Balancing redox reaction of zinc and hot diluted nitric acid

I need to balance the following reaction:

$$\ce{Zn + HNO3 -> Zn(NO3)2 + NH4NO3 + H2O}$$

I assigned all oxidation numbers:

$$\ce{\overset{0}{Zn} + \overset{+1}{H}\overset{+5}{N}\overset{-2}{O_3}\longrightarrow \overset{2+}{Zn}(\overset{+5}{N}\overset{-2}{O_3})2 +\overset{-3}{N}\overset{+1}{H_4}\overset{+5}{N}\overset{-2}{O_3} +\overset{+1}{H2}\overset{-2}{O}},$$

but I'm having troubles finding the half reactions. I know

$$\ce{Zn -> Zn^{2+} + 2 e-}$$

is one half reaction, but what about the other? Since ammonium nitrate has nitrogen atoms in two different oxidation states, what do I do with them? Do I add them to see if the nitrogen is or it is not balanced?

• Think a bit: none of the hydrogens or oxygens change oxidation numbers. But some (not all, obviously) of the nitrogens drop from +5 to -3 in oxidation numbers. Those are in the ammonium ions. – Ed V Apr 19 at 19:06
• You just need to know that 4*2=1*8, so 4 Zn for 1 ammonium. That simple. – Poutnik Apr 20 at 2:47

The oxidation state of $$\ce{Zn}$$ as calculated by you is incorrect. The correct oxidation state of $$\ce{Zn}$$ is $$+2$$ as it is associated with two mono negatively charged $$\ce{NO3-}$$ ions.

Thus the unbalanced reaction with correct oxidation states would be:

$$\ce{\overset{0}{Zn} + \overset{+1}{H}\overset{+5}{N}\overset{-2}{O_3}\longrightarrow \overset{+2}{Zn}(\overset{+5}{N}\overset{-2}{O_3})2 +\overset{-3}{N}\overset{+1}{H_4}\overset{+5}{N}\overset{-2}{O_3} +\overset{+1}{H2}\overset{-2}{O}}$$

Now the half-cell reactions are as follows: $$\ce{Zn -> Zn^{2+} + 2e-}\\ \ce{NO3- + 10H+ + 8e- -> NH4+ + 3H2O}\\$$

Thus the balanced iconic reaction would be:

$$\ce{4Zn + NO3- + 10H+ -> 4Zn^{2+} + NH4+ + 3H2O}\\\\$$

Now adding nine $$\ce{NO3-}$$ spectator ions to the ionic reaction gives us the standard molecular reaction.

$$\ce{4Zn + 10HNO3 -> 4Zn(NO3)2 + NH4NO3 + 3H2O}\\\\$$

What did you learn from this?

Always try to write the half-cell reaction in ionic form and only involve the ions which undergo oxidation state change. Don't bother yourself with the spectator ions at first. After you balance the equation in an ionic form adjust it to the molecular form by adding relevantly needed ions. Identify the oxidizing and the reducing species is the key.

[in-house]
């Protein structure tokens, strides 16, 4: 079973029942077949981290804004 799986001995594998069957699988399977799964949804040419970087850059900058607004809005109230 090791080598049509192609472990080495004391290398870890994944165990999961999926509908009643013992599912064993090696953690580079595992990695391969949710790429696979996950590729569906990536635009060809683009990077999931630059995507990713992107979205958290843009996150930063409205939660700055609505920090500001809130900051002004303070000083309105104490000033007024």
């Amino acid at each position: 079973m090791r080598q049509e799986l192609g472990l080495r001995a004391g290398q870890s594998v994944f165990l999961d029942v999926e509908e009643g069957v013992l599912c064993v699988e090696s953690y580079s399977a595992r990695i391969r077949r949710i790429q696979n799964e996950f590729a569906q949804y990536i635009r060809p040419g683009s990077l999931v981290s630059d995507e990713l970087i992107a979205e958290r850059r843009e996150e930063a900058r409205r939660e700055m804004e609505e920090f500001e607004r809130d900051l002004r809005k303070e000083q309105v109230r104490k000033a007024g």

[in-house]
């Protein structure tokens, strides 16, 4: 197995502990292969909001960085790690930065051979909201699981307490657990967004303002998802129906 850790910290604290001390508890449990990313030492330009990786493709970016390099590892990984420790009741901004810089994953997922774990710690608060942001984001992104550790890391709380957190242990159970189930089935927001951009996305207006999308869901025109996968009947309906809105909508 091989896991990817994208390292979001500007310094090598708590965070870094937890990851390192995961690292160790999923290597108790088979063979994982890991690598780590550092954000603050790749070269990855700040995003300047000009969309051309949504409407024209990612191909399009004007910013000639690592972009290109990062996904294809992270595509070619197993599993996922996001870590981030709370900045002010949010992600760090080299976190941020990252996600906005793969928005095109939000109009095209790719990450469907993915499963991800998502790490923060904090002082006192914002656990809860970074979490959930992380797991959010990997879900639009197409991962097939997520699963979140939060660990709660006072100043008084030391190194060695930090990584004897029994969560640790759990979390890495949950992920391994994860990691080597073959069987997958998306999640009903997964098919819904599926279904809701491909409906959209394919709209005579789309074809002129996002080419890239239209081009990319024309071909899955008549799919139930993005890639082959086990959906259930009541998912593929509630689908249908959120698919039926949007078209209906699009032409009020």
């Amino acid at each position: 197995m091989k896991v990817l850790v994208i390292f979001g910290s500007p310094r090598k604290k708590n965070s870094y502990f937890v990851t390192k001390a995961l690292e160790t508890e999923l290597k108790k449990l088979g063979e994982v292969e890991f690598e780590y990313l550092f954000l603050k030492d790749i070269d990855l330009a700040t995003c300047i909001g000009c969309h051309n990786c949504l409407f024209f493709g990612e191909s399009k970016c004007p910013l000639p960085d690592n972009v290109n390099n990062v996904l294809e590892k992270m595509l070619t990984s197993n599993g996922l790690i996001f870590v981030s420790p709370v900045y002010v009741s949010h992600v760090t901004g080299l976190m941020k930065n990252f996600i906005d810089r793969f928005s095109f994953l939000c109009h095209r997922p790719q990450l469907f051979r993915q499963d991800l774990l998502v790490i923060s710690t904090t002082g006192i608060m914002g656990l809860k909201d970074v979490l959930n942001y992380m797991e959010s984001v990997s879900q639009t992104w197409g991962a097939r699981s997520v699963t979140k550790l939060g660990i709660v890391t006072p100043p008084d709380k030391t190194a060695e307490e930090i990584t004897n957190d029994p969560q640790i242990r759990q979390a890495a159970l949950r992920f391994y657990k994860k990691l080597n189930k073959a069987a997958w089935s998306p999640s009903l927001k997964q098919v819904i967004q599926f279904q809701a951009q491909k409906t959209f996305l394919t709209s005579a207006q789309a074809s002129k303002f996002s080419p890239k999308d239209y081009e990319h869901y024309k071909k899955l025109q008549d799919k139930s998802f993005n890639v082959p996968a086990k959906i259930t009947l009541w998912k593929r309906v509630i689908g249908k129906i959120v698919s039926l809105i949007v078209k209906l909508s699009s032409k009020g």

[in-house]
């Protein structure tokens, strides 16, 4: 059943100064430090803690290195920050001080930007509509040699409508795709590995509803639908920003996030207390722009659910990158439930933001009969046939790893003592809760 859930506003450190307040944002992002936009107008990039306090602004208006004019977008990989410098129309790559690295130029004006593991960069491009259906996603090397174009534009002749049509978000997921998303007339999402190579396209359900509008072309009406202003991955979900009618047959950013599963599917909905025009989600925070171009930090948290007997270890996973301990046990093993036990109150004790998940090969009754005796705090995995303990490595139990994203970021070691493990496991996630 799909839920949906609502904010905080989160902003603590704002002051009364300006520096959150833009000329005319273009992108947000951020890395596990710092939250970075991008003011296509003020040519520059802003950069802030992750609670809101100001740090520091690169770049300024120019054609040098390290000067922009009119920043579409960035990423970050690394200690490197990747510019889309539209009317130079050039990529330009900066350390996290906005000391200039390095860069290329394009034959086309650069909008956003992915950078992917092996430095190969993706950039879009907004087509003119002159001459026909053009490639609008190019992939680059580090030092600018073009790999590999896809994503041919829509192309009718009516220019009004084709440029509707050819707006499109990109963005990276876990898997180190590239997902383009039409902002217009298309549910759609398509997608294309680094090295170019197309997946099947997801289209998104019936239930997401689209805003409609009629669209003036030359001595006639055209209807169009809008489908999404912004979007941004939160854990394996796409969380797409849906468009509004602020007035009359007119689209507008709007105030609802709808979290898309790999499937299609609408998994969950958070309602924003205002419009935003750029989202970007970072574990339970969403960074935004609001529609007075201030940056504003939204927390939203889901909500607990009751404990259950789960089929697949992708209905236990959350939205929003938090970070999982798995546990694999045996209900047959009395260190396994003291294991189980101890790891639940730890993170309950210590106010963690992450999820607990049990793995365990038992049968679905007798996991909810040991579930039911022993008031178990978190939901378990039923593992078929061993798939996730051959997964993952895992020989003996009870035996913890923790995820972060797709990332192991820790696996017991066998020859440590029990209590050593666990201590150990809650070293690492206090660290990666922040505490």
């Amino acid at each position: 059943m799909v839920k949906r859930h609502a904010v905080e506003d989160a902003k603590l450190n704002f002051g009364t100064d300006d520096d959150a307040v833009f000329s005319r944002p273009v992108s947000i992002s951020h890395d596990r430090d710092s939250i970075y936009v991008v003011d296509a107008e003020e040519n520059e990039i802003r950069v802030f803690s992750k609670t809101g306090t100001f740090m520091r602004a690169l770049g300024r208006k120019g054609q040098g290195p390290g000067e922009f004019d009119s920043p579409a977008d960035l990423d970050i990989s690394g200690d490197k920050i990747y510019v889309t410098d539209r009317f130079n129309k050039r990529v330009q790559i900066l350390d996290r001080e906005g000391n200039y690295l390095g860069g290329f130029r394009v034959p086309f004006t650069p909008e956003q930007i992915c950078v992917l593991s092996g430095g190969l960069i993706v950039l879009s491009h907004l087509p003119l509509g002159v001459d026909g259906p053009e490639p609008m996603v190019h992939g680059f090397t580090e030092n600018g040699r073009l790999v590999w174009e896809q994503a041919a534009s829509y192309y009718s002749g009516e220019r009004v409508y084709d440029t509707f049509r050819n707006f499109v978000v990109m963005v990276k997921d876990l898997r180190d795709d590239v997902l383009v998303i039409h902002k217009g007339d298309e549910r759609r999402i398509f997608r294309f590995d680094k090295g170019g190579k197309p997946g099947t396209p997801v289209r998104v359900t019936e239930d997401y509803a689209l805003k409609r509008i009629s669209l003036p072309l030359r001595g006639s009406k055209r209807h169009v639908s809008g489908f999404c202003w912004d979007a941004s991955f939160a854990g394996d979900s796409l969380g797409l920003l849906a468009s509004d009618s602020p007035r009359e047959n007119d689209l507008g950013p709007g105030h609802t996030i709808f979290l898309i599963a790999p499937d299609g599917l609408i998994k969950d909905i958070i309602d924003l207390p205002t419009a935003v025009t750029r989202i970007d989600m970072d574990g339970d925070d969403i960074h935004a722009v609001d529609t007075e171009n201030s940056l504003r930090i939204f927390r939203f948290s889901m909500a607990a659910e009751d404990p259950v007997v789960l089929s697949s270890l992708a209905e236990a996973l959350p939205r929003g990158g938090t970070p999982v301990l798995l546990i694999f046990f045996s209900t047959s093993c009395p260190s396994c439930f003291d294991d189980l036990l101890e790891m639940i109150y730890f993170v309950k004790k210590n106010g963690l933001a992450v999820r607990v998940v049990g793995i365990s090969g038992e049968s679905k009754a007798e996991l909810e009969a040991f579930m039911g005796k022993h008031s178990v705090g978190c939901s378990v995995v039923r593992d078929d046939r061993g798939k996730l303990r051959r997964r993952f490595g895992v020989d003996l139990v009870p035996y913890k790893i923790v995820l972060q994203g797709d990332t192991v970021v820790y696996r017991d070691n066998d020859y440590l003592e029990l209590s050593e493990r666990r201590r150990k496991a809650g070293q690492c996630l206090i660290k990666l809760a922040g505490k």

• @EdV In defense of OP, they tried to assign oxidation numbers and made a scheme for the oxidation reaction, so there is definitely some effort. Judging from the comments, formatting also wasn't easy, but they got it pretty well done IMO. As for the answer, I don't see anything wrong with it: it is self-contatined and was posted after several hints in the comments. – andselisk Apr 19 at 19:54
• @EdV I've just corrected the question and cleaned up the comment section that was becoming a bit heated. You are probably correct, but сurrently the question and the answer look decent to me, and everything else is on the OP's conscience. – andselisk Apr 19 at 20:10
• @andselisk It is appreciated! As a moderator, you are always fair and unabashedly rigorous. I hope you keep being a moderator. I just see this one as a lost learning opportunity. End of story. – Ed V Apr 19 at 20:23
• Usually a half-equation does not contain an ionic substance containing two identical atoms but at a different oxidation number, like here $\ce{NH4NO3}$ . It is better to write it with ammonium ion only. The nitrate ion will come later on, as Nisarg have done. – Maurice Apr 19 at 21:02
• @Xetrez Downvoting is not necessarily related to violating rules ( closing votes are ). It is related - as hovering over hint suggests - to subjective evaluation the question or answer is not elaborated enough, unclear, not useful for community or otherwise inferior. The opposite for upvoting. It is preferred but not required habit to comment downvoting to give feedback for improvement. – Poutnik Apr 20 at 2:41